Published: February 27, 2012 3:00 a.m.
Drew Armstrong and Robert Langreth | Bloomberg News
NEW YORK – Johnson & Johnson’s insider pick of Alex Gorsky as the new chief executive officer starting in April elevates the executive who is most familiar with the safety and quality issues that have plagued the company.
Gorsky, 51, a former Army captain and endurance athlete, now leads the devices and supply-chain units. He will be seen by investors as a force for stability at a time when J&J’s image has been tarnished by recalls of artificial hip implants and over-the-counter drugs, as well as safety concerns involving vaginal mesh products that have spurred thousands of lawsuits.
“We do not anticipate significant changes in J&J’s strategic direction under his leadership,” Lawrence Biegelsen, an analyst at Wells Fargo Securities, wrote in a research note after the move was announced.
J&J is the parent company of DePuy Orthopaedics in Warsaw.
The executive change comes during a difficult month for J&J, the world’s second-biggest seller of health-care products.
On Feb. 13, the company, based in New Brunswick, N.J., was knocked from one of the top two spots in Harris Interactive’s annual consumer poll of corporate images for the first time in 13 years, falling to seventh. On Feb. 17, the drugmaker said it was recalling more than half-million bottles of infants’ Tylenol because of complaints with the dosing system.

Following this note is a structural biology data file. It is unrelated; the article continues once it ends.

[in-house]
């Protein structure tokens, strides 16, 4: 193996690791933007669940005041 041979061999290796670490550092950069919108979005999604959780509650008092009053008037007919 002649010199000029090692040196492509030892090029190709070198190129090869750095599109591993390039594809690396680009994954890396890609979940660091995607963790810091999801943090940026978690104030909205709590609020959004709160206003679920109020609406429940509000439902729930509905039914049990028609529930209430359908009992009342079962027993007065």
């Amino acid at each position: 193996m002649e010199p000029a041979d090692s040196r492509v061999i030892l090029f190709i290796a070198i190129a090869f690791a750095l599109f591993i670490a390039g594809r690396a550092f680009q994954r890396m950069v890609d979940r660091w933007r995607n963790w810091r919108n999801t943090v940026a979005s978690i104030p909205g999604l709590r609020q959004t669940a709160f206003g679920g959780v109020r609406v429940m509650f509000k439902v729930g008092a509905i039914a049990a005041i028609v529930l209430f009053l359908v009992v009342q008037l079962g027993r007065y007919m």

The recall was the latest of hundreds of millions of packets of Tylenol, Motrin, Benadryl and other products pulled because of foul odors, adulterated ingredients and bad labeling over two years, part of drumbeat of revelations that have undermined the company’s reputation for quality and safety.
“Gorsky is a conservative choice and the strongest internal candidate,” said Erik Gordon, a business professor at the University of Michigan in Ann Arbor. “That’s a big deal at a company that always taps an insider as its next CEO – even if what they need is someone from outside the team that led the company into so much trouble.”
Gorsky, who has spent all but four of the last 24 years at J&J, succeeds outgoing CEO William Weldon, 63, who will remain as chairman. J&J was almost certain to go with an internal candidate after Weldon set up a succession race in 2010 between Gorsky and another top executive, Sheri McCoy, 53, leader of the company’s branded-drug units.
Gorsky, a West Point graduate, will take over April 26 at the company’s annual meeting as only the ninth leader in J&J’s 126-year history, the company said last week. In an October 2011 speech to fellow military veterans in Chicago, Gorsky offered lessons on making business decisions that he said he learned during his career.
“You don’t have to get it 100 percent right,” Gorsky said in a talk posted online by MBA Veterans. “When you get it 60 percent, go! Any more time that you spend trying to figure it out, you’re going to lose in the speed that you’re missing out on.”
Gorsky also described himself as someone who leads by listening before he talks.
“That allows you to collect much more meaningful input and ultimately make the right call,” he said in an online video at the University of Pennsylvania’s Wharton School of Business in Philadelphia, where he received his MBA in 1996.
J&J, maker of things from Band-Aids to cancer drugs, generated $65 billion in 2011 sales.
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